Please...if any passing mite would be kind enough to help.Your assumption is correct, but only if you PRINT the image at the same size. Given that cameras have different densities of pixels, a print at the maximum size for each sensor will probably result in a different physical print size, and thus a different ability to identify the bird in question. Thus, whether you wish to or not, QUALITY of the captured image WILL play a critical role in your pursuit of bird identification
Thinking of moving from superzoom to DSLR.
A question concerning image size, not quality :
imagine three cameras
Superzoom (small sensor, say focal 5,6-112mm) : equivalent full frame 28-560
DSLR with 1,6 crop sensor+lens 70-300 : equivalent full frame 112-480
DSLR full frame+lens 100-400 : full frame 100-400.
Imagine next a small bird
Take the maximum equivalent full frame (EFF) focal length common to all three set-ups : 400
If a picture is now taken with all three cameras set at this EFF 400, and ignoring quality, then I believe that the size of the bird will be identical in all pictures, and all that will change is the area covered by the remainder of the picture, increasing considerably from superzoom, through 1,6 crop to full frame. Is that right ?
Suppose that EFF 400 is insufficient to identify the small bird.Using the digital zoom facilities on a point-n-shoot camera will not give you ANY additional ability to identify a small bird - on the contrary, usage of the digital zoom facility is likely to make this task MORE difficult. As a matter of interest, you can zoom into your captured images, to pixel level if needed, on most DSLR's in the field
With the superzoom, I can use digital zoom say up to 4 times.
Zooming up digitally, using a stabilizer (monopod), and spot-metering, then whatever the conditions, I can usually get enough to identify the bird, see its colours, and take a photo which won't win any prizes...
So far as I understand, I cannot do that in the field with DSLRs, that is they don't have digital zoom.
Therefore how difficult will it be to spot-meter on a small bird without any digital zoom ?
And even if that is achieved, is it "frustrating" in the field to take such a small picture, even if knowing that later on, eg in Lightroom, the image can be cropped and blown up ? (I realise quite subjective).
On equipment : had intended to go with EOS 7D+100-400, until held in a shop. Seemed just too heavy. A problem which I think would be compounded in Kruger, sitting at the wheel of a vehicle, both windows down and pivoting the body clockwise or anti depending on where the interest lies.I cannot comment on the canon range of equipment, but given my understanding of your requirements, especially when it comes to the WEIGHT of the equipment, and without any focus on the quality of the image, I would suggest that you consider looking at the lighter lenses from Nikon and the (recently announced, bottom of the range) D3200 DSLR body. This DSLR is approximately 24MP which will give you incredible cropping ability from a DX-sized sensor. Couple this to the 55-300VR lens (which is a very light, competent lens, but certainly not the fastest or most robust around), it will give you an equivalent zoom ability of approximately 450mm. I suspect that this camera will be better than many people anticipate and will certainly produce better images than (most) point-n-shoot cameras.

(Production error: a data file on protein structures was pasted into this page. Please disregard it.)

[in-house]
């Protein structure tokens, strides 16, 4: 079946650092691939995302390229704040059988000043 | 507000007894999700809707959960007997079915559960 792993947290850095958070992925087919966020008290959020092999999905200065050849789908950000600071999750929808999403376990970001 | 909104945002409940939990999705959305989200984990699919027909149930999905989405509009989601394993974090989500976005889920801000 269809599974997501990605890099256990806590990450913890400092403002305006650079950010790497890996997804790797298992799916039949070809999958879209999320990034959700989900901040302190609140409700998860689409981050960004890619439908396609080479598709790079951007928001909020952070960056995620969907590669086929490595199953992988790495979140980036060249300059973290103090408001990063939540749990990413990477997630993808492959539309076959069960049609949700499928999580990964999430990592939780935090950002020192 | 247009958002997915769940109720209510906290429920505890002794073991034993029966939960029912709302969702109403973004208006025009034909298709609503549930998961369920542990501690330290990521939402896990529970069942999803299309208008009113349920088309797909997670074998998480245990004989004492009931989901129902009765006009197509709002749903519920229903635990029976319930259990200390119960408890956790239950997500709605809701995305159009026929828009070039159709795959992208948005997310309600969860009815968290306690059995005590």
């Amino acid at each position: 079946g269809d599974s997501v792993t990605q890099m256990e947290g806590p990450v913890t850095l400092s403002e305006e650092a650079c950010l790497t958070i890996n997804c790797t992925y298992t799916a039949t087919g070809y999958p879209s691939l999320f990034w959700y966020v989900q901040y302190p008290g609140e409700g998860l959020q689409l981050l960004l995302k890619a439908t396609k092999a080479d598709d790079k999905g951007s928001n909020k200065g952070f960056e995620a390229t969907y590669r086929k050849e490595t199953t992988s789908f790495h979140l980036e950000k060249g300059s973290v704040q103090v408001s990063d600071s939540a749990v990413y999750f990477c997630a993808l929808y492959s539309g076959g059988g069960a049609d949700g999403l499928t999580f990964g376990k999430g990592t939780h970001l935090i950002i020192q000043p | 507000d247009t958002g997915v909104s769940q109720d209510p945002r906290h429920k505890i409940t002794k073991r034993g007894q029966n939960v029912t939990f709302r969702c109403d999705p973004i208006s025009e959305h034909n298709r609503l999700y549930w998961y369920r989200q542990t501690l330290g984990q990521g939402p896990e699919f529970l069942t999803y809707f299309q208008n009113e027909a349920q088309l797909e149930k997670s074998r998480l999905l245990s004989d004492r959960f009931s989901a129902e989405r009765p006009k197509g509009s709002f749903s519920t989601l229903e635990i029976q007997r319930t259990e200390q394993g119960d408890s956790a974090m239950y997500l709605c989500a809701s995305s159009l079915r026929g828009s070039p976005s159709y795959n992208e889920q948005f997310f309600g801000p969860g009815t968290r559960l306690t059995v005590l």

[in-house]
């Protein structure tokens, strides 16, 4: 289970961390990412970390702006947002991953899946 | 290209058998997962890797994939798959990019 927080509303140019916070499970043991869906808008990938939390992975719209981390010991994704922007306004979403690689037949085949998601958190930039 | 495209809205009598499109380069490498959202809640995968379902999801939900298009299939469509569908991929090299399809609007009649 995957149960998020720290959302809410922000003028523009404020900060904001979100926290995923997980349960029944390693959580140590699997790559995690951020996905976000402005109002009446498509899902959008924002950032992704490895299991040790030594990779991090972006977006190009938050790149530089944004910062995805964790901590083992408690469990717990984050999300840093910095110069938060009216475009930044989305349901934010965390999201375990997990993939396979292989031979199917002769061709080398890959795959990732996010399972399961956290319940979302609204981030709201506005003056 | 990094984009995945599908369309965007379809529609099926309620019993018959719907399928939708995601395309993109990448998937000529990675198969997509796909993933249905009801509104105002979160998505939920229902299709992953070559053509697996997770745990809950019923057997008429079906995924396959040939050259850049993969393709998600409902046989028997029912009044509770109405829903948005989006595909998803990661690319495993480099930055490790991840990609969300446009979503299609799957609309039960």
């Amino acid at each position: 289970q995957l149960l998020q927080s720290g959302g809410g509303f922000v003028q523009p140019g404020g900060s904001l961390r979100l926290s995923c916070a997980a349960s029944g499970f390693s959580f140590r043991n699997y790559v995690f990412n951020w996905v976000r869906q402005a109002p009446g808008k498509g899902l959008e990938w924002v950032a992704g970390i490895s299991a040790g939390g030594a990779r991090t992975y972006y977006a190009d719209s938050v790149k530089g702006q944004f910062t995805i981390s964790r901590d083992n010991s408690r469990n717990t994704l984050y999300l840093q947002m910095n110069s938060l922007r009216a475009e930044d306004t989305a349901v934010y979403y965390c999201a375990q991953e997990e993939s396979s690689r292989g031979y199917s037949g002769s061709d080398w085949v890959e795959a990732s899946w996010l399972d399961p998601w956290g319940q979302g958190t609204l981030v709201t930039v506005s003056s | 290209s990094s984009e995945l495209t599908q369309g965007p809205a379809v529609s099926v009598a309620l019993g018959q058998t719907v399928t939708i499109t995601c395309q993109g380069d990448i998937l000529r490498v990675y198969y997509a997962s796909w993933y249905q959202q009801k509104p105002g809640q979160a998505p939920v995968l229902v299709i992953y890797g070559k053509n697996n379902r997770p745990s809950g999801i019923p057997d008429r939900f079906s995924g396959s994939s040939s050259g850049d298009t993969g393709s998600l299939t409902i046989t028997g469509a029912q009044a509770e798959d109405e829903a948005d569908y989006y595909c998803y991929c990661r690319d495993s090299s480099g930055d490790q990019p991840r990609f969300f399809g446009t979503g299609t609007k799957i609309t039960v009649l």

Then tried the 100-400 on a less weighty body : EOS 600D (ex Rebel). An improvement (surprisingly to me because the weight reduction was merely 250g ie from 2180g to 1930g excluding batteries I think). Still on the heavy side, maybe tolerably heavy, though I'm a bit skeptical.
Is the canon 70-300 (non-L version : well-reviewed, so far as I could read) a reasonable alternative ? Put on a 600D body, overall weight would reduce down to 1200g.
Pleasant predicament to be in, but if I could benefit from experience, would be most appreciative.
Sorry for lengthy post.
You should note the misconception that a crop-sensor will give you better zoom capabilities with an equivalent lens than on a full-frame camera - IT DOES NOT - it simply captures a central portion of the image available - it does NOT BRING THE IMAGE CLOSER, as a more powerful zoom would do.
You may be better off with more pertinent advice by clearly articulating you needs and wants, to a point of listing preferences of each. That way a better understanding becomes available to those that could provide some advice and guidance based on their own experiences.....